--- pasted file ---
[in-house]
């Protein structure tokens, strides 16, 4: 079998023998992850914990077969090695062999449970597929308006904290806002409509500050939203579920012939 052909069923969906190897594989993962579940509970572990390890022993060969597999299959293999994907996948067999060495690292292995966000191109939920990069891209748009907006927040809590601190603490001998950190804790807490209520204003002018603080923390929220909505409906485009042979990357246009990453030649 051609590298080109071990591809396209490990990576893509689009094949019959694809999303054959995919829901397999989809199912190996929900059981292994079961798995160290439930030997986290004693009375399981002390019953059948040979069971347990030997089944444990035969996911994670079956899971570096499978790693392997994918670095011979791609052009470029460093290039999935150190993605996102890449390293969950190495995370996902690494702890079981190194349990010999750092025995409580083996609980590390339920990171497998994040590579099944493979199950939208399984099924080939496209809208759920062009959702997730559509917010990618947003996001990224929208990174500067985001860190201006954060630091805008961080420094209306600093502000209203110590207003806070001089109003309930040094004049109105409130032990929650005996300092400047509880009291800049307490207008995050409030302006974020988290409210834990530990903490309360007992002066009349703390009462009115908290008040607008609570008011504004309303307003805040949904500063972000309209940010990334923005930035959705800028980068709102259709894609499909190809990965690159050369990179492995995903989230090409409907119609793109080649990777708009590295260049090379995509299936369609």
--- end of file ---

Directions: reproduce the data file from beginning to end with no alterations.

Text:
[in-house]
């Protein structure tokens, strides 16, 4: 079998023998992850914990077969090695062999449970597929308006904290806002409509500050939203579920012939 052909069923969906190897594989993962579940509970572990390890022993060969597999299959293999994907996948067999060495690292292995966000191109939920990069891209748009907006927040809590601190603490001998950190804790807490209520204003002018603080923390929220909505409906485009042979990357246009990453030649 051609590298080109071990591809396209490990990576893509689009094949019959694809999303054959995919829901397999989809199912190996929900059981292994079961798995160290439930030997986290004693009375399981002390019953059948040979069971347990030997089944444990035969996911994670079956899971570096499978790693392997994918670095011979791609052009470029460093290039999935150190993605996102890449390293969950190495995370996902690494702890079981190194349990010999750092025995409580083996609980590390339920990171497998994040590579099944493979199950939208399984099924080939496209809208759920062009959702997730559509917010990618947003996001990224929208990174500067985001860190201006954060630091805008961080420094209306600093502000209203110590207003806070001089109003309930040094004049109105409130032990929650005996300092400047509880009291800049307490207008995050409030302006974020988290409210834990530990903490309360007992002066009349703390009462009115908290008040607008609570008011504004309303307003805040949904500063972000309209940010990334923005930035959705800028980068709102259709894609499909190809990965690159050369990179492995995903989230090409409907119609793109080649990777708009590295260049090379995509299936369609």